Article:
Data are shown as mean ± standard deviation.BMI=body mass index; CPB=cardiopulmonary bypass; E-NPPV=extended-time noninvasive positive pressure ventilation; FEV1=forced expiratory volume in 1 second; FVC=forced vital capacity; LVEF=left ventricular ejection fraction; S-NPPV=short-time noninvasive positive pressure ventilation
A significant increase in blood lactate levels and a drop of ScvO2 were observed in both groups after extubation in comparison with pre-anesthetic values (P<0.05). A strong negative correlation (r=-0.84) was observed between blood lactate levels and ScvO2 after trend analysis by linear regression, with all patients breathing spontaneously (before NPPV application) during the IPO period (P<0.001).
After NPPV, a significant drop in blood lactate levels and an improvement in ScvO2 values were observed in the E-NPPV group when compared with S-NPPV group (P<0.05) (Figures 2 and 3, respectively).
Fig. 2 Sequential changes of blood lactate level before and after NPPV.*P<0.05.A=intraoperative (after anesthesia induction and invasive mechanical ventilation); B=before NPPV (spontaneous ventilation); C=after NPPV (immediately after NPPV protocol); E-NPPV=extended-time noninvasive positive pressure ventilation; S-NPPV=short-time noninvasive positive pressure ventilation
Fig. 3 Sequential changes of ScvO2 before and after NPPV.*P<0.05.A=intraoperative (after anesthesia induction and invasive mechanical ventilation); B=before NPPV (spontaneous ventilation); C=after NPPV (immediately after NPPV protocol); E-NPPV=extended-time noninvasive positive pressure ventilation; S-NPPV=short-time noninvasive positive pressure ventilation; ScvO2=central venous oxygen saturation
In patients with blood lactate levels above 3 mmol/l (considering baseline values as 100%) during the IPO period, the use of E-NPPV lead to a 30.3% reduction in blood lactate levels. Conversely, the S-NPPV group demonstrated a 15.6% decline in blood lactate levels during the IPO period. In patients with ScvO2 values below 65% during the IPO period (considering baseline values as 100%), E-NPPV was able to increase in 23.3% the ScvO2 values, while in the S-NPPV group a 1.2% further decline was seen.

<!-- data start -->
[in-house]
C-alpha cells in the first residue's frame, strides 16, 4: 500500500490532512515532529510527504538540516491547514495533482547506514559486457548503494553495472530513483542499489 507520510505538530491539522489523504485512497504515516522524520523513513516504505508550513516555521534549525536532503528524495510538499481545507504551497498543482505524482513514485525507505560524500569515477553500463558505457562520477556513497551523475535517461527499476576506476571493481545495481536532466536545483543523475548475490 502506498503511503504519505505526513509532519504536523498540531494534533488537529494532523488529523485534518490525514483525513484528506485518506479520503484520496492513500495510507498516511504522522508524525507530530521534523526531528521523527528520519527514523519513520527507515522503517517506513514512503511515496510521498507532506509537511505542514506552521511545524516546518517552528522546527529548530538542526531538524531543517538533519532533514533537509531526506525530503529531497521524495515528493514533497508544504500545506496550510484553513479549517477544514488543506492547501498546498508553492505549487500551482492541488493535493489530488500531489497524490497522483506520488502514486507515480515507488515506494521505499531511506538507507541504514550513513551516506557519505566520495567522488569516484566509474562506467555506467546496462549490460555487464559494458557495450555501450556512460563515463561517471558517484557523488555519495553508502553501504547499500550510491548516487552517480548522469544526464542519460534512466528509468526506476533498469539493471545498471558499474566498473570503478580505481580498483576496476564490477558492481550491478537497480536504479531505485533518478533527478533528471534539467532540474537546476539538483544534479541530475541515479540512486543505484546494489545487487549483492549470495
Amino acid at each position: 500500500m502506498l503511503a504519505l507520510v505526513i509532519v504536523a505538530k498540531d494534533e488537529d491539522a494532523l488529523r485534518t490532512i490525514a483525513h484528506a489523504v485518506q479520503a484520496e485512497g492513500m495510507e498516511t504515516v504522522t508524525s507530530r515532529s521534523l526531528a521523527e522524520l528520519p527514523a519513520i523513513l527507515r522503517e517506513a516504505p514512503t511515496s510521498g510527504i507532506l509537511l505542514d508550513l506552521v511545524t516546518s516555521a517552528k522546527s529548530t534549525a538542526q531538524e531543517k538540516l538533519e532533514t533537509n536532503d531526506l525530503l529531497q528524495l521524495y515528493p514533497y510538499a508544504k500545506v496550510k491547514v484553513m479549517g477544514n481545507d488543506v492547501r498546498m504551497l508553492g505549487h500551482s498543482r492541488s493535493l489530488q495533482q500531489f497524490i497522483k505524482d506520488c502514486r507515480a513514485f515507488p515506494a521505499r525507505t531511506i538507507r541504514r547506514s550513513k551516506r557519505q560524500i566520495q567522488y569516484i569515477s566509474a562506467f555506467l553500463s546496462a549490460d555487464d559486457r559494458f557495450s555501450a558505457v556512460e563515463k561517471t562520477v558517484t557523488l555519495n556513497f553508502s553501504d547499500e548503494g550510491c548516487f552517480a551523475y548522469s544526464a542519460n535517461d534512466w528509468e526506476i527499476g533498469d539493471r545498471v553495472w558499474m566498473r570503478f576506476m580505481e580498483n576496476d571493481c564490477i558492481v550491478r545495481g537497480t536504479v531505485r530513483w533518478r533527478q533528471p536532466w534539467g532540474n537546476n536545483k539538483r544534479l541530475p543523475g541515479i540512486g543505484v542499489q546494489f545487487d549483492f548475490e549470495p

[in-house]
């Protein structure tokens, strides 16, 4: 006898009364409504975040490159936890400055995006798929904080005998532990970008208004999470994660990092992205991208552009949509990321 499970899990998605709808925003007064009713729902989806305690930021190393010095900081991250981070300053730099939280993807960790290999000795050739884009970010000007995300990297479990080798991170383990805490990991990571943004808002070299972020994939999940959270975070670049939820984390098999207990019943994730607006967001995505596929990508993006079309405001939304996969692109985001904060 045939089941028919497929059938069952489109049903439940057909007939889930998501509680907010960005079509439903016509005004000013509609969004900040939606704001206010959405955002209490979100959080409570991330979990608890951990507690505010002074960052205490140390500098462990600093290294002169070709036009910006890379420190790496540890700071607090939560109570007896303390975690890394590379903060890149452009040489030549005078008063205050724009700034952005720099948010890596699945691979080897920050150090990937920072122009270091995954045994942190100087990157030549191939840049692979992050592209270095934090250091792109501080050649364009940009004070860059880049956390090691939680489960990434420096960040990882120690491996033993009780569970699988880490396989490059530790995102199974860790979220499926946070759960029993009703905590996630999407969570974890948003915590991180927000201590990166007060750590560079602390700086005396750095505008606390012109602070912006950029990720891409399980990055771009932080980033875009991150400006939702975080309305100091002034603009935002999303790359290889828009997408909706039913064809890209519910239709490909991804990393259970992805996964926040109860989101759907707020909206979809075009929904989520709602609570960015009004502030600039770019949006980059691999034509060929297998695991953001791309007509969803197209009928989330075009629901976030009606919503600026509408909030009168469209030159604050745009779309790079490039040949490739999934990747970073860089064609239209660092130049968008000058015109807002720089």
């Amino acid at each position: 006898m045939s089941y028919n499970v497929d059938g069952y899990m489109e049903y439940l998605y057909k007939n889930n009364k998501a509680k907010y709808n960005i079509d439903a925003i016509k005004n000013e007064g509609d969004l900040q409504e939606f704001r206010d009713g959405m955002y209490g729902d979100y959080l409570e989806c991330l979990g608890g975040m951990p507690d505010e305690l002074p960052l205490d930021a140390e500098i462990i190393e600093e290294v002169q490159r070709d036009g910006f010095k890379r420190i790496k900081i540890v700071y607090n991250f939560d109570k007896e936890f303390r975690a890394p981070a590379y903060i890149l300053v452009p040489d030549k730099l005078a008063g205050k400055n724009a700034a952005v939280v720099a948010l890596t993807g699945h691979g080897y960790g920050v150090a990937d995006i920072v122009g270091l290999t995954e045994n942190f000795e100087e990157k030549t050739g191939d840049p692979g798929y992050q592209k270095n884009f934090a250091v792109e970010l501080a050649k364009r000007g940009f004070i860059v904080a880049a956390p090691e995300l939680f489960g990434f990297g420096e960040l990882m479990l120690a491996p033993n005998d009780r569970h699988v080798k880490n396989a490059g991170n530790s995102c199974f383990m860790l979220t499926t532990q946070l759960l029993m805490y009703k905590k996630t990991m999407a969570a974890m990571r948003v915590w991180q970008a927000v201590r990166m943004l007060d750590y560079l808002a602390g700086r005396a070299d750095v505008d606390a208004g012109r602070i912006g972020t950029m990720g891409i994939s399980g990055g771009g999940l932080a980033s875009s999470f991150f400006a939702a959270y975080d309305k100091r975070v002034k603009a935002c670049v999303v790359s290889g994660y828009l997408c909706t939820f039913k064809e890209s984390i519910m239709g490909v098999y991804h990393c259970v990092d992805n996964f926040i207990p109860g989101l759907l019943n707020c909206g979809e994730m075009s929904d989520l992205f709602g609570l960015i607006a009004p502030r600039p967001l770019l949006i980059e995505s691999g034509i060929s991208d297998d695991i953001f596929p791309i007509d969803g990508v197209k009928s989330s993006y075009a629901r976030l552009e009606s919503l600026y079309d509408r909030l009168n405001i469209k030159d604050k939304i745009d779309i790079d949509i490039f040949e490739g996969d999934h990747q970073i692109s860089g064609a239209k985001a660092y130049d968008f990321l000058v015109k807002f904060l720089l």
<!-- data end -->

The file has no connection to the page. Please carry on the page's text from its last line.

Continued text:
In Figure 4, the distribution of both groups was graphically analyzed regarding to blood lactate levels and ScvO2 values. Nine (45%) S-NPPV patients and two (9.5%) E-NPPV patients had blood lactate peak above 3 mmol/l and ScvO2 <65% (upper left quadrant). In the lower right quadrant, 17 (80.9%) E-NPPV patients and eight (40%) S-NPPV patients showed peak blood lactate levels below 3 mmol/l and ScvO2 >65%.
Fig. 4 Patients' distribution according to cut-off values of 65% (ScvO2) and 3 mmol/L (lactate) after NPPV protocol.E-NPPV=extended-time noninvasive positive pressure ventilation; S-NPPV=short-time noninvasive positive pressure ventilation; ScvO2=central venous oxygen saturation
A significant impairment in FVC and FEV1 until POD5 was observed in both groups in comparison with the preoperative data (P<0.01). However, the E-NPPV group presented with higher FVC and FEV1 values on POD1, 3 and 5 than the S-NPPV group. Significant differences were found in FEV1 on POD1 between these groups. FVC and FEV1 were significantly different between S-NPPV and E-NPPV groups on POD5 (Table 2).